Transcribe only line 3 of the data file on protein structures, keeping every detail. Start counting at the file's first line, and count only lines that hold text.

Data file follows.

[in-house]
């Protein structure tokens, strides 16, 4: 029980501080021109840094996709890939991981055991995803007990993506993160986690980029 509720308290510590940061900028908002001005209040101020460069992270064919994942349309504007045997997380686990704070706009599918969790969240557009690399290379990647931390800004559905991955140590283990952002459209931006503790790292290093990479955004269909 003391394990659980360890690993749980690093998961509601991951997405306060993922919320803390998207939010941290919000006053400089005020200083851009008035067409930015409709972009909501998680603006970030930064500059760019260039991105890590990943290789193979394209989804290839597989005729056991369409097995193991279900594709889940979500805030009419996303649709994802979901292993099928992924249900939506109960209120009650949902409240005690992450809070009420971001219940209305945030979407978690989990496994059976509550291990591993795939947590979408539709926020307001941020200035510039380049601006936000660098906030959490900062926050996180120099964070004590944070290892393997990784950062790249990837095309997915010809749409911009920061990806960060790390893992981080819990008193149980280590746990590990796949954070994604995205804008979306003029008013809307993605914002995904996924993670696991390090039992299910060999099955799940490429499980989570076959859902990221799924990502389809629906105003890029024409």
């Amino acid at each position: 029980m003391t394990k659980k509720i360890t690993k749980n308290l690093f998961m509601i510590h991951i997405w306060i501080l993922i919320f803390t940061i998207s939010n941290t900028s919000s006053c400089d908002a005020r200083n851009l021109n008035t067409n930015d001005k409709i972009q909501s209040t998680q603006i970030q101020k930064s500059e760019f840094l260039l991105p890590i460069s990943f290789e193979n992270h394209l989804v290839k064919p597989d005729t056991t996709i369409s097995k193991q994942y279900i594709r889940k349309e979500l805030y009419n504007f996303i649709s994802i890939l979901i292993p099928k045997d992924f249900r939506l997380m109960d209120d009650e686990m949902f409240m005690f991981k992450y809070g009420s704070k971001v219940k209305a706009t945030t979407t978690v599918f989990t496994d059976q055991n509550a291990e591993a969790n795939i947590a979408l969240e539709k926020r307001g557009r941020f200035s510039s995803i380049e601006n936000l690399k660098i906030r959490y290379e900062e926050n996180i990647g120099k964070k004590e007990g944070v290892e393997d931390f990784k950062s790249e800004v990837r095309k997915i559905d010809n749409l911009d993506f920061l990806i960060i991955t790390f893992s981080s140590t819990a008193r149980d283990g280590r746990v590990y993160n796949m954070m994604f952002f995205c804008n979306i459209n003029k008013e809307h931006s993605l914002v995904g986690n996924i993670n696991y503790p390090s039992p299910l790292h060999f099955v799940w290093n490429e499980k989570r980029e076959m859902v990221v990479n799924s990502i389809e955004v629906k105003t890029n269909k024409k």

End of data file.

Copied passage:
């Amino acid at each position: 029980m003391t394990k659980k509720i360890t690993k749980n308290l690093f998961m509601i510590h991951i997405w306060i501080l993922i919320f803390t940061i998207s939010n941290t900028s919000s006053c400089d908002a005020r200083n851009l021109n008035t067409n930015d001005k409709i972009q909501s209040t998680q603006i970030q101020k930064s500059e760019f840094l260039l991105p890590i460069s990943f290789e193979n992270h394209l989804v290839k064919p597989d005729t056991t996709i369409s097995k193991q994942y279900i594709r889940k349309e979500l805030y009419n504007f996303i649709s994802i890939l979901i292993p099928k045997d992924f249900r939506l997380m109960d209120d009650e686990m949902f409240m005690f991981k992450y809070g009420s704070k971001v219940k209305a706009t945030t979407t978690v599918f989990t496994d059976q055991n509550a291990e591993a969790n795939i947590a979408l969240e539709k926020r307001g557009r941020f200035s510039s995803i380049e601006n936000l690399k660098i906030r959490y290379e900062e926050n996180i990647g120099k964070k004590e007990g944070v290892e393997d931390f990784k950062s790249e800004v990837r095309k997915i559905d010809n749409l911009d993506f920061l990806i960060i991955t790390f893992s981080s140590t819990a008193r149980d283990g280590r746990v590990y993160n796949m954070m994604f952002f995205c804008n979306i459209n003029k008013e809307h931006s993605l914002v995904g986690n996924i993670n696991y503790p390090s039992p299910l790292h060999f099955v799940w290093n490429e499980k989570r980029e076959m859902v990221v990479n799924s990502i389809e955004v629906k105003t890029n269909k024409k």